Interview, Part 1

kodak1I had the good fortune to grow up in a very artistic family, surrounded by art and literature.   Painters and photographers and artistic people were fixtures at my parent’s cocktail parties. I was one of those young kids you see running around art openings in New York, Provincetown and Wellfleet while their parents schmooze.  And, of course, they made sure that I learned how to look at a piece and talk about it intelligently. It was not enough to say I liked or disliked it but to explain why.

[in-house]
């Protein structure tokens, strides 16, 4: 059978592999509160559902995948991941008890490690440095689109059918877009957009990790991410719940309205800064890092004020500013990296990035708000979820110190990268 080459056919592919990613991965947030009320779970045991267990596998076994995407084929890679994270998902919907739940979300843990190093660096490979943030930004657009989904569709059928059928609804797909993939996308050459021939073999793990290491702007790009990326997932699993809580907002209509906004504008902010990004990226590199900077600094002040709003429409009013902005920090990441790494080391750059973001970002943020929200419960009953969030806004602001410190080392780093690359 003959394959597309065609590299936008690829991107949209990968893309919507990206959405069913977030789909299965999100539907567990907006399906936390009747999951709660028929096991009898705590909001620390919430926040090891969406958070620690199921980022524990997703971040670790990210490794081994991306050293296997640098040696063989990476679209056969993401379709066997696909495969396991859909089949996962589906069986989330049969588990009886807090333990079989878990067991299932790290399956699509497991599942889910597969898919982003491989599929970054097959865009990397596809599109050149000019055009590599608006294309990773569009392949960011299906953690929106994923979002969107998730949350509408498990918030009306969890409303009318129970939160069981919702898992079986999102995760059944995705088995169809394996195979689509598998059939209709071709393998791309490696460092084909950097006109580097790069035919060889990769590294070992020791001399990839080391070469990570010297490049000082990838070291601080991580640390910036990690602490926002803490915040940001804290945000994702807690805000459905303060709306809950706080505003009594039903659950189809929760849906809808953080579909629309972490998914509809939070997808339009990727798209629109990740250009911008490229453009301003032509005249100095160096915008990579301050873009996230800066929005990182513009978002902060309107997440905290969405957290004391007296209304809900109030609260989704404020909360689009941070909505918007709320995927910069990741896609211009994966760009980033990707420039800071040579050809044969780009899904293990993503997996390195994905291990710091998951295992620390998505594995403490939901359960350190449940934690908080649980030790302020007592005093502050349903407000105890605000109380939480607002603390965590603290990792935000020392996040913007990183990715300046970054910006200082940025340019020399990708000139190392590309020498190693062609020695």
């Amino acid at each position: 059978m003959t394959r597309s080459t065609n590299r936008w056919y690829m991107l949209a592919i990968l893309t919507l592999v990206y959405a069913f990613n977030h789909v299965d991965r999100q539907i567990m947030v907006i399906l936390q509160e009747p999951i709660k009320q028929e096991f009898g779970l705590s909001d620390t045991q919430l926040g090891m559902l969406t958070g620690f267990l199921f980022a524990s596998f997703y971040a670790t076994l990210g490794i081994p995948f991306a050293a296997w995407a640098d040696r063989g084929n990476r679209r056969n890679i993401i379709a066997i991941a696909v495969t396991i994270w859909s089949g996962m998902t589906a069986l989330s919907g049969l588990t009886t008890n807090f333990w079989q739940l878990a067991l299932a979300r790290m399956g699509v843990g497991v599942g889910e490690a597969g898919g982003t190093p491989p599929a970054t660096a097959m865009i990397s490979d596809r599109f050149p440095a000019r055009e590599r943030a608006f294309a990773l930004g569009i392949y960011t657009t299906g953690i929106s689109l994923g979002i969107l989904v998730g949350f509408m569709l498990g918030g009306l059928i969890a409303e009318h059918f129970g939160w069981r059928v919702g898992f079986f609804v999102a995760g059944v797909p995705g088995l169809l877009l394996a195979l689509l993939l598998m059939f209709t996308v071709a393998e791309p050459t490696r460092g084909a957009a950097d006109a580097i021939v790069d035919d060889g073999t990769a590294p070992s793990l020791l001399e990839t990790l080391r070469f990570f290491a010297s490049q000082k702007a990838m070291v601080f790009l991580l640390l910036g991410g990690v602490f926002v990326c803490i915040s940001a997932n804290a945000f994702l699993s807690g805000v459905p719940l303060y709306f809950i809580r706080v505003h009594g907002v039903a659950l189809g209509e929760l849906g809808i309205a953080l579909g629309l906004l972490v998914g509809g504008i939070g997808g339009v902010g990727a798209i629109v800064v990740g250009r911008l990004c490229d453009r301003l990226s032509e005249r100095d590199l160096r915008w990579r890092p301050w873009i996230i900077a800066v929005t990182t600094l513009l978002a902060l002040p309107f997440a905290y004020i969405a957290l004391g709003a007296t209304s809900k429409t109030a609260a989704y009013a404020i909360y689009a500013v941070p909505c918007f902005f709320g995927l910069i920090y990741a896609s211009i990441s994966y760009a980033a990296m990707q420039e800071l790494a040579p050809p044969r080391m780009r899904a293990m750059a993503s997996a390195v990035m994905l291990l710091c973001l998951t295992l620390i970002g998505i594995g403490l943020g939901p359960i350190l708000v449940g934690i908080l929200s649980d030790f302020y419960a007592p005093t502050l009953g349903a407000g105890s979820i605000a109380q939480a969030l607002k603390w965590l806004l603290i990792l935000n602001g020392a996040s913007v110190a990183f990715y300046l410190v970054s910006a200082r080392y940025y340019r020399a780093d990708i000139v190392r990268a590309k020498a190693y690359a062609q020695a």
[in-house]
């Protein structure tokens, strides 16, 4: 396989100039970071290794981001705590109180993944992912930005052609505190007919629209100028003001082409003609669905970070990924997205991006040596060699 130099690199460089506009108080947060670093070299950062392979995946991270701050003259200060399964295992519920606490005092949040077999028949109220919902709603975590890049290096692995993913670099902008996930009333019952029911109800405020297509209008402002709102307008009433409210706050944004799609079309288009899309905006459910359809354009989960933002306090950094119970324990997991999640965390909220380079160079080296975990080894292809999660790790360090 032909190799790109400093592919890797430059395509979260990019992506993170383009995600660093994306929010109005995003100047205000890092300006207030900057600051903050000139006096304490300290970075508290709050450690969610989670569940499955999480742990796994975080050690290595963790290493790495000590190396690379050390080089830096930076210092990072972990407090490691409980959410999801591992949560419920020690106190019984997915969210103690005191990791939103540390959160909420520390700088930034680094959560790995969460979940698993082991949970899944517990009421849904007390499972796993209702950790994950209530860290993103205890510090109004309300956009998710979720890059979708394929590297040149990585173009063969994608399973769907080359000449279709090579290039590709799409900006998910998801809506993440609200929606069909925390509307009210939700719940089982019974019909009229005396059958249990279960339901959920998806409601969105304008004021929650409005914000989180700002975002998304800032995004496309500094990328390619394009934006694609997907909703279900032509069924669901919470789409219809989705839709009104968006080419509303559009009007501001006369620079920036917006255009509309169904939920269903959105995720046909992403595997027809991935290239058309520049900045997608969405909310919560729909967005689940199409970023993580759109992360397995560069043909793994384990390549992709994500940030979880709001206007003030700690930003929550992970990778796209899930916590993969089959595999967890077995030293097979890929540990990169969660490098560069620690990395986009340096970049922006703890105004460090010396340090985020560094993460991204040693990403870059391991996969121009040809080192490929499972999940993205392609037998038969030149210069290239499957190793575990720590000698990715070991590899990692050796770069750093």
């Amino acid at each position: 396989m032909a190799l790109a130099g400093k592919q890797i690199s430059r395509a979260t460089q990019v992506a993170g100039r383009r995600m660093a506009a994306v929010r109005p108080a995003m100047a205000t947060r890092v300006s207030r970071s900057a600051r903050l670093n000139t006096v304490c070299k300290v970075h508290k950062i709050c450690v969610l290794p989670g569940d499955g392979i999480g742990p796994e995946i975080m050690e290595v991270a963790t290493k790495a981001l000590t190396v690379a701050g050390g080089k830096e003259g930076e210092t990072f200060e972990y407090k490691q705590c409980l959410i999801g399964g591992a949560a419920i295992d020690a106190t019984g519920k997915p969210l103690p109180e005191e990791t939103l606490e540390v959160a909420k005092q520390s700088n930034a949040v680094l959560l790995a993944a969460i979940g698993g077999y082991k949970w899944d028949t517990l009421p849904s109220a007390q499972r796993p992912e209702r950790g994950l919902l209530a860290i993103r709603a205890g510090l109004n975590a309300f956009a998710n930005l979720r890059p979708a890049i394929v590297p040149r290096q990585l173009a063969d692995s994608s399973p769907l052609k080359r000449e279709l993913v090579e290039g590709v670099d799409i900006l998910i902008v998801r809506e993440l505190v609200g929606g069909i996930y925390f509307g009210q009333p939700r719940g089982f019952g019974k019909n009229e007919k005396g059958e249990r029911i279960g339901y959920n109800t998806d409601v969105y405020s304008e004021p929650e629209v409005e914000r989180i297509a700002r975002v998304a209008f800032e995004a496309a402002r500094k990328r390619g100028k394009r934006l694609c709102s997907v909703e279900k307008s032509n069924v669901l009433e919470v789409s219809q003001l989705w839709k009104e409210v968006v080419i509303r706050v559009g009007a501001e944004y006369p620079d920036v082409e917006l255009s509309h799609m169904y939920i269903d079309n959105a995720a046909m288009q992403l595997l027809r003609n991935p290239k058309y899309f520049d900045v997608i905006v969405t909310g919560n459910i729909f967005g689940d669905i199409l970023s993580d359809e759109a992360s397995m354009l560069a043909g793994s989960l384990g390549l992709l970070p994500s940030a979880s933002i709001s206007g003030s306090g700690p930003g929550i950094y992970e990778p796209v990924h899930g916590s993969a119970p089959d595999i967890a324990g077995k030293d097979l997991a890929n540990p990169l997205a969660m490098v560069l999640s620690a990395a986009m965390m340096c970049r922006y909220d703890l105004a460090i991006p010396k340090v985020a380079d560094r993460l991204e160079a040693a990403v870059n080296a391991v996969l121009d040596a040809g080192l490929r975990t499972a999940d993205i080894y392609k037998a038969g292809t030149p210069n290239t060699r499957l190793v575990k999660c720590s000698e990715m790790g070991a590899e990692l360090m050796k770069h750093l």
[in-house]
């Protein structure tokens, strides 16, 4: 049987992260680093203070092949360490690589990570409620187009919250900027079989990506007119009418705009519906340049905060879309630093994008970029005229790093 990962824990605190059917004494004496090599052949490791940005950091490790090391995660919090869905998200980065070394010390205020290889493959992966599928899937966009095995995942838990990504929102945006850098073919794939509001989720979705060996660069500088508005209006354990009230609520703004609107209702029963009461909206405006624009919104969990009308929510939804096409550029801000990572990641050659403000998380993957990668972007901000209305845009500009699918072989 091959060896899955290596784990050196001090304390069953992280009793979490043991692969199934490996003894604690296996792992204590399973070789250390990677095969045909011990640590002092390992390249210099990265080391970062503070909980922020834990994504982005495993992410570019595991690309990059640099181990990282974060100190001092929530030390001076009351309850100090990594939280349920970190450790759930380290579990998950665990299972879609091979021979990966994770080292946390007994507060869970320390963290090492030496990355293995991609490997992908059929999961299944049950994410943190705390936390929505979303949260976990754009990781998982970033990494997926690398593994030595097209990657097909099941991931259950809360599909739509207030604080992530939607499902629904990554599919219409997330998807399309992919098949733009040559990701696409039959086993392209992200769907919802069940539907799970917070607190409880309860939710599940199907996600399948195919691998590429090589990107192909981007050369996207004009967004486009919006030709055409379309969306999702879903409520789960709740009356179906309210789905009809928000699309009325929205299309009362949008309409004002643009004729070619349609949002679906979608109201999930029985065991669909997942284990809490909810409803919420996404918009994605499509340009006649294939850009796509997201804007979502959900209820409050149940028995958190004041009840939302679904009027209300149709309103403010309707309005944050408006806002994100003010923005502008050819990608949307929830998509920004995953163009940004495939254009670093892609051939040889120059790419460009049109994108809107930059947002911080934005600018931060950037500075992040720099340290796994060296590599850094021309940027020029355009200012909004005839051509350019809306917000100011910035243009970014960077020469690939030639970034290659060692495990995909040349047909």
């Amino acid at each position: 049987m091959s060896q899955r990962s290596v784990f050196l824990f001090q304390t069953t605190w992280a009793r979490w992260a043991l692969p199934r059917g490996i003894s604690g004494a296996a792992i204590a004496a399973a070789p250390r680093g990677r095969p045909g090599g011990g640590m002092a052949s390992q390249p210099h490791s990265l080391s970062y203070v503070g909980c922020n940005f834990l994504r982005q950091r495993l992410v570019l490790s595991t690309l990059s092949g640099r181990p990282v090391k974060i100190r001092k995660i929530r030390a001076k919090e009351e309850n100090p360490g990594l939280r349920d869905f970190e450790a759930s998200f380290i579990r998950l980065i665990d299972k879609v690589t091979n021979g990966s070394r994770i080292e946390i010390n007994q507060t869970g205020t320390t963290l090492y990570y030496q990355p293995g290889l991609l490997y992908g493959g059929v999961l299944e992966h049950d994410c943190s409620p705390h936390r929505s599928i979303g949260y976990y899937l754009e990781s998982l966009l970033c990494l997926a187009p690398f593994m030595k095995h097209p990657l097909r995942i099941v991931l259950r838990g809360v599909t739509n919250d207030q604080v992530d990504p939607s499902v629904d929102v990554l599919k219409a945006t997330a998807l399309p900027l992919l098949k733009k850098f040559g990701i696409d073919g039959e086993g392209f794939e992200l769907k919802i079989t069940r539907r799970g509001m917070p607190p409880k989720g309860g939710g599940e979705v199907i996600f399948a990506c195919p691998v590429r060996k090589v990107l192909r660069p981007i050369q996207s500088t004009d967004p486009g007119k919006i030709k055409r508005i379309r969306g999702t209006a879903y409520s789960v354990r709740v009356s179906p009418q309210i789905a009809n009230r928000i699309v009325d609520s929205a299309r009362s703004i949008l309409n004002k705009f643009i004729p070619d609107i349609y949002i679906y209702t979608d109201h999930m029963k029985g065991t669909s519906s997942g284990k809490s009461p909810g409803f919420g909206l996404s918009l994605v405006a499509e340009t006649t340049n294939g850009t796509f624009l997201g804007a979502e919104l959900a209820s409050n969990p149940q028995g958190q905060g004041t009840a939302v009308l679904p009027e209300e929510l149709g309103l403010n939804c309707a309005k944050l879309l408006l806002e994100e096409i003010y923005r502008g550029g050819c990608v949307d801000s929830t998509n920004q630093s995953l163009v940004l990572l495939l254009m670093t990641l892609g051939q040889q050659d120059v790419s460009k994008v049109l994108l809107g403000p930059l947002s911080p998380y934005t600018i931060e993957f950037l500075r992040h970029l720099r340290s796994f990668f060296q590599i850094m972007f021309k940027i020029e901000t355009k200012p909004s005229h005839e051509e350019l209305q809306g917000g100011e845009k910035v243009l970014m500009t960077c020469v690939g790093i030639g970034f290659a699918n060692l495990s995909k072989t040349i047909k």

There were always cameras in the house.  I think my first was one of those Kodak Instamatic things with the cartridges.  In the beginning, I wasn’t concerned with ‘taking pictures’ – it was more about liking the feel of the camera in my hand. As a little boy, I enjoyed the winding up and ‘click’ of the shutter, plus the little flashcube that you stuck on top. When I began to shoot, I suppose it allowed me to step back and think about the world as a ‘subject’ of sorts.  So I took pictures of friends, summer camp … whatever I came across.


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